It’s another day of bright blue sky and crisp cool breeze. The sunlight bounces of stately marble columns and neatly kept, yellow painted buildings alike. Sometimes it looks like an Italian city, with its regular fronted modern concrete. Other times Trieste looks as it was, one of the main cities and principal seaport of the Austro-Hungarian Empire.
A mix of peoples has always lived here, since its location at the head of the Adriatic made it, and makes it still, an ideal jumping point into ‘MittelEuropa’. So what makes it special now is not so much the fact that it is ‘politically’ Italian, but that the entire culture and style of the city is international – more so than its opposite number Genova, a little like Istanbul is today.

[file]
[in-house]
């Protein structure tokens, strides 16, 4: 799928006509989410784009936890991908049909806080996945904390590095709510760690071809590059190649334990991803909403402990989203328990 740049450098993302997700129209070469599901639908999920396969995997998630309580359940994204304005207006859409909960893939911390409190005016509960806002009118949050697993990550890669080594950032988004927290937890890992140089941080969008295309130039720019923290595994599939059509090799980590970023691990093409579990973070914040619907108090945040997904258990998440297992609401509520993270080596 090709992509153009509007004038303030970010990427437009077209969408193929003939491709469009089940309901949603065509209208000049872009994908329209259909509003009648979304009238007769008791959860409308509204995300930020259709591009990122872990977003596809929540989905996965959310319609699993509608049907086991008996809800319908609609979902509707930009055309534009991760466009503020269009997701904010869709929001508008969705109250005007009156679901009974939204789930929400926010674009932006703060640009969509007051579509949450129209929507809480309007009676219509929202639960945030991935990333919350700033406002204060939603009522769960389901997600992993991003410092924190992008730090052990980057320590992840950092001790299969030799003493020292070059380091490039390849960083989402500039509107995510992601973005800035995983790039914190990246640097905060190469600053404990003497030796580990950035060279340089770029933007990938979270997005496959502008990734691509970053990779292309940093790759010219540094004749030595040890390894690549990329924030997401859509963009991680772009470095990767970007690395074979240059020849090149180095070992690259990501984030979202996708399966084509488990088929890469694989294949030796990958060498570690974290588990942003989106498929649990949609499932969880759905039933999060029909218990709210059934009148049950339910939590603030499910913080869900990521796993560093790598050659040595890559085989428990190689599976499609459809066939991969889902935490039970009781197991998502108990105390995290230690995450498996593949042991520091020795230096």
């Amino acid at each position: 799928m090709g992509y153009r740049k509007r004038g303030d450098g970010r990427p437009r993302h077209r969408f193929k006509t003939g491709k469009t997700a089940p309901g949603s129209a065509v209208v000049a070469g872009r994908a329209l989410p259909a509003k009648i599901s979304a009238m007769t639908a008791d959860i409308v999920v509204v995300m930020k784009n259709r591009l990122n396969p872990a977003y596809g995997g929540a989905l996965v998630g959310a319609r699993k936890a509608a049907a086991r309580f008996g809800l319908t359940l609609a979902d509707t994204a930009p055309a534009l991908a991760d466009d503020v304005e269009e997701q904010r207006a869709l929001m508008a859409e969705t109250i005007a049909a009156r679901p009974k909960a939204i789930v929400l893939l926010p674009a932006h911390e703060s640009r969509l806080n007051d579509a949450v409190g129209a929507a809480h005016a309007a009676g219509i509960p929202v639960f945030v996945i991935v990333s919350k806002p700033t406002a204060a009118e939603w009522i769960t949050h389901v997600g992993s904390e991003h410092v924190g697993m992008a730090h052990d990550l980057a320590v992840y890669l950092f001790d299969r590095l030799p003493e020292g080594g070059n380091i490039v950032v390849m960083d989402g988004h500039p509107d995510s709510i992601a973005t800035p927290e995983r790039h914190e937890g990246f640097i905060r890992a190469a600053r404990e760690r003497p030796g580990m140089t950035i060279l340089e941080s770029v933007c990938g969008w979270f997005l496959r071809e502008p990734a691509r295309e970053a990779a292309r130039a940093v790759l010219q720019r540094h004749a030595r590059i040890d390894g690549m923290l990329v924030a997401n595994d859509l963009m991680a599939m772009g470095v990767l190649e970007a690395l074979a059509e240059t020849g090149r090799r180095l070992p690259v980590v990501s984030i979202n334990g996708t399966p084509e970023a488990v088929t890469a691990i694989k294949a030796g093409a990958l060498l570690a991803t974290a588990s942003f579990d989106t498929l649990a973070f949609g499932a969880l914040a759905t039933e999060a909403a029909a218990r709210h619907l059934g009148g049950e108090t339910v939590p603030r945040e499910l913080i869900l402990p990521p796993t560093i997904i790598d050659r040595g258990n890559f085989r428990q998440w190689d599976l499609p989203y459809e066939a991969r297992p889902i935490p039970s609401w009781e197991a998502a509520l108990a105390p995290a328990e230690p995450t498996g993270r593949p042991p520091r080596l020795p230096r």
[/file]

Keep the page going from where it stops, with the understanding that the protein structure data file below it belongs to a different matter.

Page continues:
On the hills behind Trieste, those heading westwards into Italy, you will stumble across a small village called Prosecco. Yes, that Prosecco! This is where it is first came from, though the sparkling Prosecco most of us joyfully drink comes from the hills around Treviso. Just a short distance away from Prosecco is a complex of underground grottoes you can visit, one cave being the biggest in all Europe that is open to visitors.
Not far from Trieste is Miramare, one of the summer palaces of the Habsburg monarchs, a delightful confection that juts out into the sea like a bright white fairy story. Only the story of Miramare is a sad one, one of many that befell old ranz Josef in the dying years of the Austrian Empire.
The city is bright and happy now though, with its bustling business, its sense of no borders and the dynamic social life that follows in its wake.
Lots to see and do, so go visit one of the very corners of Italy!
Article, photograph © Carl Ottersen